Fifth, Indian advancement in missile technology will incentivize it to operationalize its Cold Start Doctrine or Pro-Active Strategy. Sixth, the Indian ASAT capability puts a target on Pakistan’s strategic satellites meant for strategic communication, navigation, surveillance, intelligence and guidance purposes. Attack on Pakistan’s strategic satellites could also be a false flag (based on the recurring pattern), making it look like it was an accident enough to panic the strategic command in Pakistan. One can only hope that all consequences are thought through if India ventures into this direction.

Lastly, Pakistan National Command Authority (NCA) has an elaborate Space Vision-2047 program according to which Pakistan aims at becoming a spacefaring nation with technologically credible advanced peaceful space program. Indian offensive capability in terms of ASAT thus poses a serious threat to Pakistan’s Space Vision.

Pakistan maintains a consistent position with regard to weaponization of space. It has proposed drafts of Treaty on the Prevention of the Placement of Weapons in Outer Space (PPWT) and Prevention of Arms Race in Outer Space (PAROS) at the Conference on Disarmament (CD). Pakistan has been at the forefront of seeking outer space free of strategic weapons. Pakistan has also raised concerns about gaps in international space laws which incentivize prospective violators to keep exploring the probability of achieving capability of possessing weapons in outer space. Pakistan firmly believes that outer space is common heritage of mankind and should remain as such so that long term sustainability of outer space could be ensured for its lasting utilization in the socio-economic domains. While Pakistan has no intent to invest in having ASAT capability, it is pursuing diplomatic channels to put a halt to the weaponization of space. Pakistan’s resolve to keep the weapons away from outer space is also evident from signing of Pakistan-Russia joint statement on ‘No First Placement of Weapons in Outer Space’ on May 22, 2019. Pakistan fully believes that there should be no use or threat of use of weapons in outer space against space based assets and desires that other spacefaring or aspiring states follow suit.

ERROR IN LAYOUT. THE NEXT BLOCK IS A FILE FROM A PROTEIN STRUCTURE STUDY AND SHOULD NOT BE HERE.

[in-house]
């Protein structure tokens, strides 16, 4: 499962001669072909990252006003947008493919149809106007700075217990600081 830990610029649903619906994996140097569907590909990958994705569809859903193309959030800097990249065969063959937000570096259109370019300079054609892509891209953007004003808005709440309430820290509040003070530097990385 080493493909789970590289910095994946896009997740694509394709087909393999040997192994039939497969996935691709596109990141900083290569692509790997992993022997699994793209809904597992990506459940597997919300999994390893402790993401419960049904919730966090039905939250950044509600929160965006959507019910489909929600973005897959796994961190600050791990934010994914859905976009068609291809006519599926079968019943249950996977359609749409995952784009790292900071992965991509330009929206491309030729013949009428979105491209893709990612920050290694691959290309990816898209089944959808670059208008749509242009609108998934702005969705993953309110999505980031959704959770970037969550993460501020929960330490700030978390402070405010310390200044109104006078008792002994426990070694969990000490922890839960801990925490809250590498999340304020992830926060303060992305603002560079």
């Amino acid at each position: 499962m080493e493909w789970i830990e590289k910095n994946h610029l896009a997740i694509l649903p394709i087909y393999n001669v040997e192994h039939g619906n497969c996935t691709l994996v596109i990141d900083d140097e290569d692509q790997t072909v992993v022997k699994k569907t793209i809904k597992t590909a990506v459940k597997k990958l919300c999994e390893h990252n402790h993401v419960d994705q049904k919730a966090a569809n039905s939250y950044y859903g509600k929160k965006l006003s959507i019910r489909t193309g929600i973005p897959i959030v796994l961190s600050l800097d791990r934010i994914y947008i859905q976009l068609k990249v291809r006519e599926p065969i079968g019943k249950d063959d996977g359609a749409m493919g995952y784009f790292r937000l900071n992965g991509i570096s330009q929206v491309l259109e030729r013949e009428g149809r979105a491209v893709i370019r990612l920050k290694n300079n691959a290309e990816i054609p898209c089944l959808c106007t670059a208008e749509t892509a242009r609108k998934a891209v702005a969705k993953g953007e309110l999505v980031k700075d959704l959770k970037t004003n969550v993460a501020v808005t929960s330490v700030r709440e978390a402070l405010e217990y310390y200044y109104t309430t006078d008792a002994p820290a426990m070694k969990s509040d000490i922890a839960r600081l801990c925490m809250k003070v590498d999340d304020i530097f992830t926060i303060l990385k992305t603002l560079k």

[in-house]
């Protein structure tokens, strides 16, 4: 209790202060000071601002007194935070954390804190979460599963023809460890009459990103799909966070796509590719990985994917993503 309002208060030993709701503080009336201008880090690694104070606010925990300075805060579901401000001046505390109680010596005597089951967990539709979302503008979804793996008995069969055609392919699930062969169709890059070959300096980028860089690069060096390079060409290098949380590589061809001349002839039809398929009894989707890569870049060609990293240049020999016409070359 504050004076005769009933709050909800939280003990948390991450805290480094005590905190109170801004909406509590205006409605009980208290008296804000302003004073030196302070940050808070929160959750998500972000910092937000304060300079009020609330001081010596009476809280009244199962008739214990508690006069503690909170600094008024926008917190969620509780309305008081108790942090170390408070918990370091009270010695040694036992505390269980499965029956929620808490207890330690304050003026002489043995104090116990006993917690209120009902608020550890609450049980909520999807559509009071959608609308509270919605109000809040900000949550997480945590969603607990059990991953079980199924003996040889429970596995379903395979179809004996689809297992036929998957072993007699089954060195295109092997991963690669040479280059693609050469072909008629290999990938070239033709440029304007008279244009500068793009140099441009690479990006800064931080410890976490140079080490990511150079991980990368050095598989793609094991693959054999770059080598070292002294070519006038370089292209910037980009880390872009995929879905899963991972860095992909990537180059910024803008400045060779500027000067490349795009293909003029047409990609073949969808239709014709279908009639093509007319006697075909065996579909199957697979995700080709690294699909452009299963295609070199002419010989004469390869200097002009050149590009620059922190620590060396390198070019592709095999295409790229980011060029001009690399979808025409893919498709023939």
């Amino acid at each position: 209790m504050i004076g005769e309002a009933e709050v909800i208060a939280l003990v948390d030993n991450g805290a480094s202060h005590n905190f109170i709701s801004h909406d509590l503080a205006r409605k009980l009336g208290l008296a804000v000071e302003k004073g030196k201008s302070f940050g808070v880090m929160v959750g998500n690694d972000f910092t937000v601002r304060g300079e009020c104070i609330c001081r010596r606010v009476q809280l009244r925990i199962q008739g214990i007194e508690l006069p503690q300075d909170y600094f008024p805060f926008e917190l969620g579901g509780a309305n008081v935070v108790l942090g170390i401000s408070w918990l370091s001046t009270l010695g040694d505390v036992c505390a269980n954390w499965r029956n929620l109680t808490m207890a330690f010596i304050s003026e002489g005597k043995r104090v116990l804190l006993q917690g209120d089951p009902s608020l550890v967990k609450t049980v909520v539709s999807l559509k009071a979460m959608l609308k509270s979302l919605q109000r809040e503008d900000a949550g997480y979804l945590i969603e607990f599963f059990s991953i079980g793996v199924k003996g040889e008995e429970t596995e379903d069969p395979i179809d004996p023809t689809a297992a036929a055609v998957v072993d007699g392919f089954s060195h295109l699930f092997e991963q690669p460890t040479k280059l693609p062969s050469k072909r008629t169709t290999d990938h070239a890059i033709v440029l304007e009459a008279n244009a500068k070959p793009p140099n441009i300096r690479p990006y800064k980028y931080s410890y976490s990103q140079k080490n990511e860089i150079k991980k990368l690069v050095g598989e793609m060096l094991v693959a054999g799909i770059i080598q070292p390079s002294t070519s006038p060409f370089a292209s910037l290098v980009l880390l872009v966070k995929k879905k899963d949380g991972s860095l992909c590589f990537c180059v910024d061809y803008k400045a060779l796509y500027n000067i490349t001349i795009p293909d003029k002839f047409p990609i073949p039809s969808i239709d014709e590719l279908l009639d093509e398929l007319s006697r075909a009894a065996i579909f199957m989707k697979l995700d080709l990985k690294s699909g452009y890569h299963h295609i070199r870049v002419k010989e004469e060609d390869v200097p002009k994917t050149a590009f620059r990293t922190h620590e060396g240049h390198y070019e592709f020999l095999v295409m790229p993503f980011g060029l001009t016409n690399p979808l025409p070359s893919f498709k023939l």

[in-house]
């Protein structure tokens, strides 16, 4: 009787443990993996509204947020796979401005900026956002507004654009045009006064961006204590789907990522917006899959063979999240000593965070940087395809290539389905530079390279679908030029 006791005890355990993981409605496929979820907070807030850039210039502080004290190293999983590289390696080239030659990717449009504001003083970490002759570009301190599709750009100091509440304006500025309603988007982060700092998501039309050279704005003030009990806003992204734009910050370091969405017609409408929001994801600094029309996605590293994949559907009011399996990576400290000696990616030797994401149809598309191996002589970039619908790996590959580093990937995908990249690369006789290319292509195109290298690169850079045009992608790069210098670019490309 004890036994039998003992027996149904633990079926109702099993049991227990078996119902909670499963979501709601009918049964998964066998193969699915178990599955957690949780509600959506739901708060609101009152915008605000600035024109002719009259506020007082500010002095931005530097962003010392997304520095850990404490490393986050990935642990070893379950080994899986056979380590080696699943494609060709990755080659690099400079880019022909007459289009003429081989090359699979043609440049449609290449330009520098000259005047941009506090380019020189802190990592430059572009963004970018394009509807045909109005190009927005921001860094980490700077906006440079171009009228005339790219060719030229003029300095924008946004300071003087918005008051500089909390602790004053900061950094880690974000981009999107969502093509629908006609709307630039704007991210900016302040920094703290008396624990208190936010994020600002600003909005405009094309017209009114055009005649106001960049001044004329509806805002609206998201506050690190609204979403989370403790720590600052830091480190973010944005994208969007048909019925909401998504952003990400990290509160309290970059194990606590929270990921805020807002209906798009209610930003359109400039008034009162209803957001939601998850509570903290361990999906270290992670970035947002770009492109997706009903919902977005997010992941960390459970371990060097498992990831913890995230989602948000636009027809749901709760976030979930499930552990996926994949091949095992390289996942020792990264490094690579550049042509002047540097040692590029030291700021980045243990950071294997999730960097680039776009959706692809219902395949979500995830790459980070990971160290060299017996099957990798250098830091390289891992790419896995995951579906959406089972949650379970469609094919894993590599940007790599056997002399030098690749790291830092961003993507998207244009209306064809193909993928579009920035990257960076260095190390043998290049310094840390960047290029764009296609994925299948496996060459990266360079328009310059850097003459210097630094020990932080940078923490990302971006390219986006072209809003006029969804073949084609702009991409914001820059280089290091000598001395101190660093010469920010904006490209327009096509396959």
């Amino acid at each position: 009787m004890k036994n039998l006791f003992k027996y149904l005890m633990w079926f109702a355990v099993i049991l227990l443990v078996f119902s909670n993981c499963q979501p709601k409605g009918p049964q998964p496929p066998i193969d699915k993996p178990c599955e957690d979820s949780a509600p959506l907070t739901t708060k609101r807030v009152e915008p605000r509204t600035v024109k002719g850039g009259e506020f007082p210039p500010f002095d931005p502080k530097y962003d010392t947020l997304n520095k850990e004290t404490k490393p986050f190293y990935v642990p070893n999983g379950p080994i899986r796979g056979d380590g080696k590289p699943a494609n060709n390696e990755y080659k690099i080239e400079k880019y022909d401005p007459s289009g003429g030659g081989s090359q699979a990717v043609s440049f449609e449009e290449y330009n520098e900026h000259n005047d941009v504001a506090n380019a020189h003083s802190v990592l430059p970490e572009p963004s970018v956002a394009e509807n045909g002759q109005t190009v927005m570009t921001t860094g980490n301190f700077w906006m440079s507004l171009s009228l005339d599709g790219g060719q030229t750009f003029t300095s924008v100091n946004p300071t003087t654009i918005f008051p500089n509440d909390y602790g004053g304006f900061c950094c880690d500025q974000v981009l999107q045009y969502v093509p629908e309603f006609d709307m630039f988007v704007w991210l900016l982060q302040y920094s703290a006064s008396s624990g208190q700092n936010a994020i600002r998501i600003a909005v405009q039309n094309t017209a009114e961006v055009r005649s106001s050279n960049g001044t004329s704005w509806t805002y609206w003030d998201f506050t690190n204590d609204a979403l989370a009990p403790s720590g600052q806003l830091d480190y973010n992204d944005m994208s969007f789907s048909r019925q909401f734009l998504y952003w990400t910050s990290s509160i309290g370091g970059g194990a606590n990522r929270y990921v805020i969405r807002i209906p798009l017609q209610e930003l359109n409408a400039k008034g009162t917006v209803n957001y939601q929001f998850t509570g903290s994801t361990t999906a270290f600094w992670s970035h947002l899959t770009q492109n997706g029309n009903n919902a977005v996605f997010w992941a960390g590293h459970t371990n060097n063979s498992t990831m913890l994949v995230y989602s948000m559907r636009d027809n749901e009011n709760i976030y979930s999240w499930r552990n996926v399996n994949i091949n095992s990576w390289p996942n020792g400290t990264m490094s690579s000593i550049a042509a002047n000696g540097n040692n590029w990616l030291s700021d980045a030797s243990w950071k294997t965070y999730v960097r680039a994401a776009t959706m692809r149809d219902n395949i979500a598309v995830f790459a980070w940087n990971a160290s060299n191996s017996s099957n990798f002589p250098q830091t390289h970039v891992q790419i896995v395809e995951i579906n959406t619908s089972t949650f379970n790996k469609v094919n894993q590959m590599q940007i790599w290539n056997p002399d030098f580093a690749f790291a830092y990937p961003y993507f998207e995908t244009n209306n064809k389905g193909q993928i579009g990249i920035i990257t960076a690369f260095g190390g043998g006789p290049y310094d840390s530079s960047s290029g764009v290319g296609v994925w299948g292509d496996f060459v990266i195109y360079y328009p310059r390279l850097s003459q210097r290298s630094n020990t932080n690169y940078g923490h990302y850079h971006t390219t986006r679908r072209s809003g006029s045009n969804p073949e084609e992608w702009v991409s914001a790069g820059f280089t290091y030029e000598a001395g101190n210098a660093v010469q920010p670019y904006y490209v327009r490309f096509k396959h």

Indian ASAT capability is destabilizing for peace and stability in South Asia. Pakistan has full spectrum deterrence against full spectrum of threats emanating from its eastern border. Checkmating Indian BMD or ASAT capability in kind may not be economically viable for Pakistan. Moreover, arms race in outer space is also against Pakistan’s known stance about space weaponization. However, it needs to modernize its strategic and conventional assets and their delivery means without economic meltdown. As disturbing as Indian ASAT capability is, Pakistan needs to concentrate on achieving its objectives under Space Vision-2047 while continuing diplomatic drive to achieve a peaceful outer space.

Dr. Ahmed Saeed Minhas is a faculty member at DHA Suffa University, Karachi